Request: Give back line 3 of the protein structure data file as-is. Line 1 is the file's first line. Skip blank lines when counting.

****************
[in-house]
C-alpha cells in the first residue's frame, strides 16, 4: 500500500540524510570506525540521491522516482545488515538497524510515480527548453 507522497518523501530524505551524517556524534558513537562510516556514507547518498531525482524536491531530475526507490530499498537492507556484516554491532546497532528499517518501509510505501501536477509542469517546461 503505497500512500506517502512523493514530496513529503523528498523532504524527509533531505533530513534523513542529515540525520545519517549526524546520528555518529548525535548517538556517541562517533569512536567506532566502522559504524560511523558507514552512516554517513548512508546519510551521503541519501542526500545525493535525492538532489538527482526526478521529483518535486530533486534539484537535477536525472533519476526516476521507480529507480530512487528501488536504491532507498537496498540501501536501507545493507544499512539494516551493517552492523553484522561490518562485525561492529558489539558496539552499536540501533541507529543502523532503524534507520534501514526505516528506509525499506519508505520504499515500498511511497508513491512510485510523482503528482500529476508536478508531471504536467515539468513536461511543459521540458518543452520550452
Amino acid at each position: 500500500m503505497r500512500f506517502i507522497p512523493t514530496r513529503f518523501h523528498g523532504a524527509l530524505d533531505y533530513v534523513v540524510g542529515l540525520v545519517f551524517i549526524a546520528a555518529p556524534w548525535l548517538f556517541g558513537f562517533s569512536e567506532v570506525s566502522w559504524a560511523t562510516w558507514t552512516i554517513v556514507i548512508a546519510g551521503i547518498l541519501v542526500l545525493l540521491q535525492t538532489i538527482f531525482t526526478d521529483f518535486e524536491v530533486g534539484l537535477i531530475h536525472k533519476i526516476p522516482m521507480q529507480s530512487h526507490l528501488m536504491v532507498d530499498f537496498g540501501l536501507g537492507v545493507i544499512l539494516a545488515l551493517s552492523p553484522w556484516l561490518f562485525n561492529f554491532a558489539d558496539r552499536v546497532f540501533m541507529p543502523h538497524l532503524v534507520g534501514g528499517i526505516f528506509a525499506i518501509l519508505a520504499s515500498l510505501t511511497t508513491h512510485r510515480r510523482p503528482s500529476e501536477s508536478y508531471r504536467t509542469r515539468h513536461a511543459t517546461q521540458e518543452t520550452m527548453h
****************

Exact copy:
Amino acid at each position: 500500500m503505497r500512500f506517502i507522497p512523493t514530496r513529503f518523501h523528498g523532504a524527509l530524505d533531505y533530513v534523513v540524510g542529515l540525520v545519517f551524517i549526524a546520528a555518529p556524534w548525535l548517538f556517541g558513537f562517533s569512536e567506532v570506525s566502522w559504524a560511523t562510516w558507514t552512516i554517513v556514507i548512508a546519510g551521503i547518498l541519501v542526500l545525493l540521491q535525492t538532489i538527482f531525482t526526478d521529483f518535486e524536491v530533486g534539484l537535477i531530475h536525472k533519476i526516476p522516482m521507480q529507480s530512487h526507490l528501488m536504491v532507498d530499498f537496498g540501501l536501507g537492507v545493507i544499512l539494516a545488515l551493517s552492523p553484522w556484516l561490518f562485525n561492529f554491532a558489539d558496539r552499536v546497532f540501533m541507529p543502523h538497524l532503524v534507520g534501514g528499517i526505516f528506509a525499506i518501509l519508505a520504499s515500498l510505501t511511497t508513491h512510485r510515480r510523482p503528482s500529476e501536477s508536478y508531471r504536467t509542469r515539468h513536461a511543459t517546461q521540458e518543452t520550452m527548453h